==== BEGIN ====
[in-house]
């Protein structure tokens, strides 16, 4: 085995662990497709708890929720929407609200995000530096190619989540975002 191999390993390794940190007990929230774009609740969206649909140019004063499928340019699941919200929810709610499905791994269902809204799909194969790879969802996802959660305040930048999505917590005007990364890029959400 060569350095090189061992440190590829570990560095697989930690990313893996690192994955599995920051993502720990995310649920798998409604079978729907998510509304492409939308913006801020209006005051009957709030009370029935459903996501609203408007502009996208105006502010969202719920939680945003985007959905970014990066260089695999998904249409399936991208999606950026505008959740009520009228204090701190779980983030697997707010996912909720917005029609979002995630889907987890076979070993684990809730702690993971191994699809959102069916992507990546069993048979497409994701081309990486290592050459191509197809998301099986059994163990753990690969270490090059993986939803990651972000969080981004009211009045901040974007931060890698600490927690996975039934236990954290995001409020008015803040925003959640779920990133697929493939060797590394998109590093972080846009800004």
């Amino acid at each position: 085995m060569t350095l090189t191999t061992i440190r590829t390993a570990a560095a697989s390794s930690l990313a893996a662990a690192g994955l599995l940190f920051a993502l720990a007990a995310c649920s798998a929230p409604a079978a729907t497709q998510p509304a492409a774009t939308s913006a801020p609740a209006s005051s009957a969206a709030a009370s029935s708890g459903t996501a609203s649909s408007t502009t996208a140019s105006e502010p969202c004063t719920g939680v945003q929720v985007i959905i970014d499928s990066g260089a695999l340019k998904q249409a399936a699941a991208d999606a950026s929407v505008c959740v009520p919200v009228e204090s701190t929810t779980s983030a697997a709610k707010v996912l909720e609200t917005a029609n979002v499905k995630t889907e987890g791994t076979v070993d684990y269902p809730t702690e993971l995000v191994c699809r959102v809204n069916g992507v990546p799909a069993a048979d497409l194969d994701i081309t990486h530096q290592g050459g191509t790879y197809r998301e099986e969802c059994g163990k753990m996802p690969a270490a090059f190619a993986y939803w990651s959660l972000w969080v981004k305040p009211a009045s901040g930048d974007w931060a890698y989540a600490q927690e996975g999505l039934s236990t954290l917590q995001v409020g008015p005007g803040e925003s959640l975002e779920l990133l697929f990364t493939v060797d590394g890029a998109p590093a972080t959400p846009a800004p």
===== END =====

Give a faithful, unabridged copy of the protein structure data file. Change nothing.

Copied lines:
[in-house]
């Protein structure tokens, strides 16, 4: 085995662990497709708890929720929407609200995000530096190619989540975002 191999390993390794940190007990929230774009609740969206649909140019004063499928340019699941919200929810709610499905791994269902809204799909194969790879969802996802959660305040930048999505917590005007990364890029959400 060569350095090189061992440190590829570990560095697989930690990313893996690192994955599995920051993502720990995310649920798998409604079978729907998510509304492409939308913006801020209006005051009957709030009370029935459903996501609203408007502009996208105006502010969202719920939680945003985007959905970014990066260089695999998904249409399936991208999606950026505008959740009520009228204090701190779980983030697997707010996912909720917005029609979002995630889907987890076979070993684990809730702690993971191994699809959102069916992507990546069993048979497409994701081309990486290592050459191509197809998301099986059994163990753990690969270490090059993986939803990651972000969080981004009211009045901040974007931060890698600490927690996975039934236990954290995001409020008015803040925003959640779920990133697929493939060797590394998109590093972080846009800004």
């Amino acid at each position: 085995m060569t350095l090189t191999t061992i440190r590829t390993a570990a560095a697989s390794s930690l990313a893996a662990a690192g994955l599995l940190f920051a993502l720990a007990a995310c649920s798998a929230p409604a079978a729907t497709q998510p509304a492409a774009t939308s913006a801020p609740a209006s005051s009957a969206a709030a009370s029935s708890g459903t996501a609203s649909s408007t502009t996208a140019s105006e502010p969202c004063t719920g939680v945003q929720v985007i959905i970014d499928s990066g260089a695999l340019k998904q249409a399936a699941a991208d999606a950026s929407v505008c959740v009520p919200v009228e204090s701190t929810t779980s983030a697997a709610k707010v996912l909720e609200t917005a029609n979002v499905k995630t889907e987890g791994t076979v070993d684990y269902p809730t702690e993971l995000v191994c699809r959102v809204n069916g992507v990546p799909a069993a048979d497409l194969d994701i081309t990486h530096q290592g050459g191509t790879y197809r998301e099986e969802c059994g163990k753990m996802p690969a270490a090059f190619a993986y939803w990651s959660l972000w969080v981004k305040p009211a009045s901040g930048d974007w931060a890698y989540a600490q927690e996975g999505l039934s236990t954290l917590q995001v409020g008015p005007g803040e925003s959640l975002e779920l990133l697929f990364t493939v060797d590394g890029a998109p590093a972080t959400p846009a800004p």